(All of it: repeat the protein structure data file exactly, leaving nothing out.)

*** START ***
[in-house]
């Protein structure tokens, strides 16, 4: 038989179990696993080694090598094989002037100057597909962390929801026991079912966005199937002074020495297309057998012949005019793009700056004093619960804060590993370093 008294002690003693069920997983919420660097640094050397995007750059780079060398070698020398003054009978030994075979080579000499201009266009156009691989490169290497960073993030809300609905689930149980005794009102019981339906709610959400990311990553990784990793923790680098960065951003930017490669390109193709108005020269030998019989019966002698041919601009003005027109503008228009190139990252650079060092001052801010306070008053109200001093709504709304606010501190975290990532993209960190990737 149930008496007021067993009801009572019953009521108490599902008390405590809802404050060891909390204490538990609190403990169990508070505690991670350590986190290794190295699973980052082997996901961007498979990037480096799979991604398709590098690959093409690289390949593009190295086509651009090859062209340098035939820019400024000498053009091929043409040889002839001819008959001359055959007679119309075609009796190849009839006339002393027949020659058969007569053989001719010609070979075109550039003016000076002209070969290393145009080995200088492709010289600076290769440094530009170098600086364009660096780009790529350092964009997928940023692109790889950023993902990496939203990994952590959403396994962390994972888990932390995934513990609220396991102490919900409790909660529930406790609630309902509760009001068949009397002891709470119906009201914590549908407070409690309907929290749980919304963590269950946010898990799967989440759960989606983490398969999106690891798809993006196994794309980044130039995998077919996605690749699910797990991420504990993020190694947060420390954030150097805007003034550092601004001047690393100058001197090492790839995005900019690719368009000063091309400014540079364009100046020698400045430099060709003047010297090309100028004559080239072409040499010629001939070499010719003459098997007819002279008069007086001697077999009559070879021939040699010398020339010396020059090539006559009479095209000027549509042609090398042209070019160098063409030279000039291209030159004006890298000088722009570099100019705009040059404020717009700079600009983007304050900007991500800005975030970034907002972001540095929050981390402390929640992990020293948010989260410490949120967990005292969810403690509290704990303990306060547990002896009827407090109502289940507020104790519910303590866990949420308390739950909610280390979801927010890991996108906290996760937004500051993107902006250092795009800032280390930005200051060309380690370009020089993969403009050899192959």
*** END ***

[in-house]
């Protein structure tokens, strides 16, 4: 038989179990696993080694090598094989002037100057597909962390929801026991079912966005199937002074020495297309057998012949005019793009700056004093619960804060590993370093 008294002690003693069920997983919420660097640094050397995007750059780079060398070698020398003054009978030994075979080579000499201009266009156009691989490169290497960073993030809300609905689930149980005794009102019981339906709610959400990311990553990784990793923790680098960065951003930017490669390109193709108005020269030998019989019966002698041919601009003005027109503008228009190139990252650079060092001052801010306070008053109200001093709504709304606010501190975290990532993209960190990737 149930008496007021067993009801009572019953009521108490599902008390405590809802404050060891909390204490538990609190403990169990508070505690991670350590986190290794190295699973980052082997996901961007498979990037480096799979991604398709590098690959093409690289390949593009190295086509651009090859062209340098035939820019400024000498053009091929043409040889002839001819008959001359055959007679119309075609009796190849009839006339002393027949020659058969007569053989001719010609070979075109550039003016000076002209070969290393145009080995200088492709010289600076290769440094530009170098600086364009660096780009790529350092964009997928940023692109790889950023993902990496939203990994952590959403396994962390994972888990932390995934513990609220396991102490919900409790909660529930406790609630309902509760009001068949009397002891709470119906009201914590549908407070409690309907929290749980919304963590269950946010898990799967989440759960989606983490398969999106690891798809993006196994794309980044130039995998077919996605690749699910797990991420504990993020190694947060420390954030150097805007003034550092601004001047690393100058001197090492790839995005900019690719368009000063091309400014540079364009100046020698400045430099060709003047010297090309100028004559080239072409040499010629001939070499010719003459098997007819002279008069007086001697077999009559070879021939040699010398020339010396020059090539006559009479095209000027549509042609090398042209070019160098063409030279000039291209030159004006890298000088722009570099100019705009040059404020717009700079600009983007304050900007991500800005975030970034907002972001540095929050981390402390929640992990020293948010989260410490949120967990005292969810403690509290704990303990306060547990002896009827407090109502289940507020104790519910303590866990949420308390739950909610280390979801927010890991996108906290996760937004500051993107902006250092795009800032280390930005200051060309380690370009020089993969403009050899192959």